I heard a Master Gardener say she was hesitant to recommend that people plant avocado trees in their backyard because of their high water needs, as we’re in a drought. Sounds sensible. But unless you’re also going to stop eating avocados, then you haven’t automatically saved water just by not growing avocados in your own yard. You have merely paid an avocado farmer to use the required water to grow avocados in his grove.

Moreover, if you’re buying “local” then this avocado farmer might literally live within walking distance of your own yard and be using water from the exact same sources as you would.

So what if you did plant an avocado tree in your yard instead of paying a farmer to grow your fruit. How much water does an avocado tree need? And how many avocados would you get for that water?

According to Gary Bender, former farm advisor with the University of California Cooperative Extension, a mature avocado tree with a canopy of 20 feet in diameter requires about 10,000 gallons per year. This is for the environmental conditions of Escondido in San Diego County. We receive some of this required water in rainfall each year, but for the sake of argument let’s say we have the driest year in history and don’t get a single sprinkle; we have to use irrigation water for the entire 10,000 gallons. How much would that cost? At my rates it would cost $75.53.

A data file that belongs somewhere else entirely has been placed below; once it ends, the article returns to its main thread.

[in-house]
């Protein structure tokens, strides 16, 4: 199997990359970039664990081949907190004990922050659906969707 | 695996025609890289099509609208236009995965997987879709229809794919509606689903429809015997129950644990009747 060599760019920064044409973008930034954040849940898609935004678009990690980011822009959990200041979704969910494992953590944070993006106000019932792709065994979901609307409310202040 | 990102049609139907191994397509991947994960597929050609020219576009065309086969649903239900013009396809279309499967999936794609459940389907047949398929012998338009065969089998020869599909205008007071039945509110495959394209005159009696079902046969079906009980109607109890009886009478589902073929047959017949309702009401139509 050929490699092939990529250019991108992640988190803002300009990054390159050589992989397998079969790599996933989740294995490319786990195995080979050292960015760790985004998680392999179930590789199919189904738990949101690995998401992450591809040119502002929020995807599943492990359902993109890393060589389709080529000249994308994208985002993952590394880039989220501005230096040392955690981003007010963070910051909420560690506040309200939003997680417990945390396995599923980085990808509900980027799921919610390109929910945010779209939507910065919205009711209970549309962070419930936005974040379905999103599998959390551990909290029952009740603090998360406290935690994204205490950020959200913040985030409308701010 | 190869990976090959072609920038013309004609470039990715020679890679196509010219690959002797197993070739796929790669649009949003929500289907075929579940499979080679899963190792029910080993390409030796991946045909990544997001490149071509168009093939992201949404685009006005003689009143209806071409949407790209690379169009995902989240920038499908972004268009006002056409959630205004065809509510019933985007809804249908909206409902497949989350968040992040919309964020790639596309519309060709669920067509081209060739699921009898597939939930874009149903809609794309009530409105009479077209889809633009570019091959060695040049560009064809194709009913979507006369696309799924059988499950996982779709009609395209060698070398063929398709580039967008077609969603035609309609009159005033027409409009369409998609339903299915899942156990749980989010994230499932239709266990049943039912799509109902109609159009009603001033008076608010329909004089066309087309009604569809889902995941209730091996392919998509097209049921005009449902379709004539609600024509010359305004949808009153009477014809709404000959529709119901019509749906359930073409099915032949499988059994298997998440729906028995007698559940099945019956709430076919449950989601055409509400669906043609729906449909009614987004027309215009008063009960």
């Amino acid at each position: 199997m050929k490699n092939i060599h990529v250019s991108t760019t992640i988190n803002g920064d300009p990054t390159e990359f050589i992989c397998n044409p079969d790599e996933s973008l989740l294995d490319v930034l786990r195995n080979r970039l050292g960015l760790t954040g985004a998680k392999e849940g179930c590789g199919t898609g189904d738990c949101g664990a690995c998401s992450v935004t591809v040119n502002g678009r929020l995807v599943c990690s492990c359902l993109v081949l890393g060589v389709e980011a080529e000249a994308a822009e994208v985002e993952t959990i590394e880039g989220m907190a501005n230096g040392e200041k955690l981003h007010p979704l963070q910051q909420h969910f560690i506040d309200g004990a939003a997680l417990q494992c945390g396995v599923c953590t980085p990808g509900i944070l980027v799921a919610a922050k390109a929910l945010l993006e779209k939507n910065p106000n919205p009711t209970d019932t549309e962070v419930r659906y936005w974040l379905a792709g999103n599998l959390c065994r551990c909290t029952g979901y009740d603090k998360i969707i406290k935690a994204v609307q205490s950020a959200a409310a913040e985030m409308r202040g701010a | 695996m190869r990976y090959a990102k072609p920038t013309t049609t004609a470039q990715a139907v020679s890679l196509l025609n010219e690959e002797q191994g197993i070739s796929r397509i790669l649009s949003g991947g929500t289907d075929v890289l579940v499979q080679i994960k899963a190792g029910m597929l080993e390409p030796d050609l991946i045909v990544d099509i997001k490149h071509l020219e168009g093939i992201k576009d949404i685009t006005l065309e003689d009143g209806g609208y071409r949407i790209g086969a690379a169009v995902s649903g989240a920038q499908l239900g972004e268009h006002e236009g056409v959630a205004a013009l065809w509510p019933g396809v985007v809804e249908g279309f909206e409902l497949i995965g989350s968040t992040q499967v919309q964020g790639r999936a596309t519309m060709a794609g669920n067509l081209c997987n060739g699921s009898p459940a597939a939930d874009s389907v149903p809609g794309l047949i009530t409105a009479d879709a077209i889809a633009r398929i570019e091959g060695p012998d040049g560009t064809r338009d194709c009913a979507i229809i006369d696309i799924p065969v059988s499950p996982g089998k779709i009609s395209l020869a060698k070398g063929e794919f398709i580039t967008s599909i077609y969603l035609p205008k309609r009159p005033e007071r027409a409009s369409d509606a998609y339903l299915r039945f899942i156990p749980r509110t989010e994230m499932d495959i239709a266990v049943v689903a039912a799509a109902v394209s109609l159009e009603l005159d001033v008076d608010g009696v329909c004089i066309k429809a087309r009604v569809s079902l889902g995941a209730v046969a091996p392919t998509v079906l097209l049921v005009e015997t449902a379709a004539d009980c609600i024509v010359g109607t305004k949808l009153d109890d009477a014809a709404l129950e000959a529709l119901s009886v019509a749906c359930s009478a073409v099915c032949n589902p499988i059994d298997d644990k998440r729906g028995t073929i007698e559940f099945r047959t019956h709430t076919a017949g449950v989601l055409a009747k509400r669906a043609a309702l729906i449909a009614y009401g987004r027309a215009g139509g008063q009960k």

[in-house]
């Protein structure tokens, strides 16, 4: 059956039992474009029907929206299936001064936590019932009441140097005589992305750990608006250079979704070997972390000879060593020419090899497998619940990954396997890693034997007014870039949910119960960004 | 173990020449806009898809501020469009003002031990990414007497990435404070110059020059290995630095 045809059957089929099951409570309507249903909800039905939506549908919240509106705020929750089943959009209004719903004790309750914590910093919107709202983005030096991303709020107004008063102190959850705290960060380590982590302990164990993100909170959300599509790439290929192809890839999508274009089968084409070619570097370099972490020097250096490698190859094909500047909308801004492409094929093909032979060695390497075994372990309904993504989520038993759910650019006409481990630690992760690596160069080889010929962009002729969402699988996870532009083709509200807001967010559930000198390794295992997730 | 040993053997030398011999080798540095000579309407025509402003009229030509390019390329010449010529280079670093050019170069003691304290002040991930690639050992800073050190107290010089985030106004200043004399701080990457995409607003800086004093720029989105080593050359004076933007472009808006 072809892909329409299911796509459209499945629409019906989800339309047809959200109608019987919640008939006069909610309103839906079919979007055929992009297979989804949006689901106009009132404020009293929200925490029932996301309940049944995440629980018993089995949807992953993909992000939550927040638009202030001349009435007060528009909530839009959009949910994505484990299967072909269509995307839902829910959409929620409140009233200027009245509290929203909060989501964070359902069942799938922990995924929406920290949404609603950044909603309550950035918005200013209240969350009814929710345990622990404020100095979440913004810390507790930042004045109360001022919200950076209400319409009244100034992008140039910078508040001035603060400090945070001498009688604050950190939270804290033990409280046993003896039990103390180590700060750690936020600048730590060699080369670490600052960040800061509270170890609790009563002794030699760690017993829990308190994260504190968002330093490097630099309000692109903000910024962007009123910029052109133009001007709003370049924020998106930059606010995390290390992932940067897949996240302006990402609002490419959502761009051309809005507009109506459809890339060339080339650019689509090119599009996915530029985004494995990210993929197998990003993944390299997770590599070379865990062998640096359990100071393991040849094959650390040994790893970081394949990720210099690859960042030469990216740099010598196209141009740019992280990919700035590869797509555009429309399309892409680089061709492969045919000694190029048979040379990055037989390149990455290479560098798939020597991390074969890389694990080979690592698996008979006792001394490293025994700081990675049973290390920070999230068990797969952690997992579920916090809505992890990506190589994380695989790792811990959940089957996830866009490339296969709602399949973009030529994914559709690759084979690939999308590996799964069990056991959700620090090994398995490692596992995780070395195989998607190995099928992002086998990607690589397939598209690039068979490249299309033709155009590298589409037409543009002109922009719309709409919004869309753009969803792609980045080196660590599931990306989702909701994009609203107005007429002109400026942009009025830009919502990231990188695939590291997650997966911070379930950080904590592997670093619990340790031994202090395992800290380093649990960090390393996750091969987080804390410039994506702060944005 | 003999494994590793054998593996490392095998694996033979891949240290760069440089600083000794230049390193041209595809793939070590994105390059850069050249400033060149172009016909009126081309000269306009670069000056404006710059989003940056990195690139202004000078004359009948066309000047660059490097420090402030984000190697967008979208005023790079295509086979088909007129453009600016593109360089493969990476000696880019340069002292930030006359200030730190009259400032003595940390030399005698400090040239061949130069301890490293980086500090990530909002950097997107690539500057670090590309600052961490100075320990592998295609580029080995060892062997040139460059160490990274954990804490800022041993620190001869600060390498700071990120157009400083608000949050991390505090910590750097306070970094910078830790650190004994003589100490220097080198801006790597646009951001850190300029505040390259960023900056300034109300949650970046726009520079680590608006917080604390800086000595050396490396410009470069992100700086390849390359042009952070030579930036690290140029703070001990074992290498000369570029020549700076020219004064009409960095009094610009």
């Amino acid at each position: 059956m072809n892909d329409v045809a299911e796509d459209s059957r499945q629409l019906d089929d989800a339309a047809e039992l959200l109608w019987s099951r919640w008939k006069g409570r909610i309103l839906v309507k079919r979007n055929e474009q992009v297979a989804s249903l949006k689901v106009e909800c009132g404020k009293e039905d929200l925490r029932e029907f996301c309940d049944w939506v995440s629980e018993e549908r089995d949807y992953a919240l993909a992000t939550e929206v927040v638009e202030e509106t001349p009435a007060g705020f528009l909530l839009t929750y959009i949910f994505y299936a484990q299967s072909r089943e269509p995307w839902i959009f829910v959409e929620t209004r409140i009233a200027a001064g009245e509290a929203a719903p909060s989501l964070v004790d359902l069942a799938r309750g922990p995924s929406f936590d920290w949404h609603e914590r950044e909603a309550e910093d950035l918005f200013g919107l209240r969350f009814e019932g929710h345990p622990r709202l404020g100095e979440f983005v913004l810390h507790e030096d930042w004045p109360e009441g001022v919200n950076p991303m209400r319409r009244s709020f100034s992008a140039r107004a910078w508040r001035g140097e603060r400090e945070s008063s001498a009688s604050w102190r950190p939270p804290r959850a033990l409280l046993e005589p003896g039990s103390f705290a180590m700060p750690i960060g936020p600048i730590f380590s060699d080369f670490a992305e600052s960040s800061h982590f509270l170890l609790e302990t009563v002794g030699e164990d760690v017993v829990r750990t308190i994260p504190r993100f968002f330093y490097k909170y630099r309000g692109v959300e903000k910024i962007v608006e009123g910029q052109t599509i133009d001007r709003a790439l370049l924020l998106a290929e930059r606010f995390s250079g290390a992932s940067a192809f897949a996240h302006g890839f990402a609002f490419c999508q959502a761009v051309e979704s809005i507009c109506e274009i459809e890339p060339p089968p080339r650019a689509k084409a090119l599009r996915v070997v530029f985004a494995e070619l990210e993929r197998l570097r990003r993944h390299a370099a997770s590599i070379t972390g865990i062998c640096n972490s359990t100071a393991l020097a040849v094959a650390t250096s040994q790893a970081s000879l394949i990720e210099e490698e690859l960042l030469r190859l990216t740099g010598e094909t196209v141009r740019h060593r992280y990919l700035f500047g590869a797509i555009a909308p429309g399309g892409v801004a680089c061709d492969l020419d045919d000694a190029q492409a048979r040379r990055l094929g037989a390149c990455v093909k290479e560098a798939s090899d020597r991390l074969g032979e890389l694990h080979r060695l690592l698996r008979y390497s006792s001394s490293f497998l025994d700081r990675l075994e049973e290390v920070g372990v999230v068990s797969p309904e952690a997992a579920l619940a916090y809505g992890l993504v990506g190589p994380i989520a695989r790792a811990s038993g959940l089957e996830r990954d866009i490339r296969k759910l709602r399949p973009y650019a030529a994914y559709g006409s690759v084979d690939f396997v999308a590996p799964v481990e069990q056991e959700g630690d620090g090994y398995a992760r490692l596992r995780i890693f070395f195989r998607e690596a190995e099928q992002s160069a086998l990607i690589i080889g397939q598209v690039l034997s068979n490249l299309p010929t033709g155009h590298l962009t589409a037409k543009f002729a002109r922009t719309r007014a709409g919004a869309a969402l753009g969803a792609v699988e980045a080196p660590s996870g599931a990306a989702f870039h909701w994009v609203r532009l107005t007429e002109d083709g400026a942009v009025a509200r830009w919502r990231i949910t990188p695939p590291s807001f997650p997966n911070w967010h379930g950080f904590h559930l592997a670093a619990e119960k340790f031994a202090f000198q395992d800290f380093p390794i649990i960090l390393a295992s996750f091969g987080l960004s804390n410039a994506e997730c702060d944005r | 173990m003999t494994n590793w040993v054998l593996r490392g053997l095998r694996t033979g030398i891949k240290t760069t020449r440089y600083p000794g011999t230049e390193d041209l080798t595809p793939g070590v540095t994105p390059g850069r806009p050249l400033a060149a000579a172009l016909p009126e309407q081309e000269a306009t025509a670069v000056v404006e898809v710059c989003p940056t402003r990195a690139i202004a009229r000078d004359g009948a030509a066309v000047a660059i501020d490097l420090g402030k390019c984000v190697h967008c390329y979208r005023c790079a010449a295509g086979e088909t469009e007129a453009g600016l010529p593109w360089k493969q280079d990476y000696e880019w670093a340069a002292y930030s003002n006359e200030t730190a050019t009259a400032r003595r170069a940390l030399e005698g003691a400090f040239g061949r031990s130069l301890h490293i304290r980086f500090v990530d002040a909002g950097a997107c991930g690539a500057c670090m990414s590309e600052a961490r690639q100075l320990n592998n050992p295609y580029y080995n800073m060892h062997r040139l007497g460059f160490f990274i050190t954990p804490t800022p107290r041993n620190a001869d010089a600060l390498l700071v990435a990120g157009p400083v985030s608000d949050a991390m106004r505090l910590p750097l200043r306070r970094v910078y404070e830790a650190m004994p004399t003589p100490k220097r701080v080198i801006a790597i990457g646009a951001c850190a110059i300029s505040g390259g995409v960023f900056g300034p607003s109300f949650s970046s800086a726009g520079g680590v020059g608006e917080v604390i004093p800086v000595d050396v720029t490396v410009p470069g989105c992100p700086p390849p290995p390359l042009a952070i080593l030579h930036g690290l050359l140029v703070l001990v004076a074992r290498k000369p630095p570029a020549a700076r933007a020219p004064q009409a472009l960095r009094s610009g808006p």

How many avocados can I expect from a tree that I give $75.53 worth of water? Again according to Bender, a mature tree of the Hass variety will produce about 200 fruit each year on average. That means each avocado would cost $0.38 in water.

Avocados from the grocery stores near me go on sale for as low as $0.50 for small ones, but are usually $1 each. Large avocados are always at least $2 each, and normally around $3. These are not for avocados labelled “organic,” which are of course more expensive. The 200 fruit you get on a tree in your backyard will vary in size from small to large, so let’s estimate an average retail value of $1.50 per fruit, meaning the 200 fruit on your tree would have a retail value of $300.

You put in about $75 in water to get $300 worth of fruit so you’re left with $225 per year to account for costs other than water. The initial purchase price of the tree, irrigation equipment, time spent harvesting, and the bags of fruit you’ll give to friends won’t come close to $225 each year.

Seems clear to me that if you eat avocados, and your climate allows, you should be watering a tree in your own yard.

 

 

You might also like to read:

How long until an avocado tree fruits?

Do you need two avocado trees to get fruit?

Can you grow an avocado tree in a small yard space?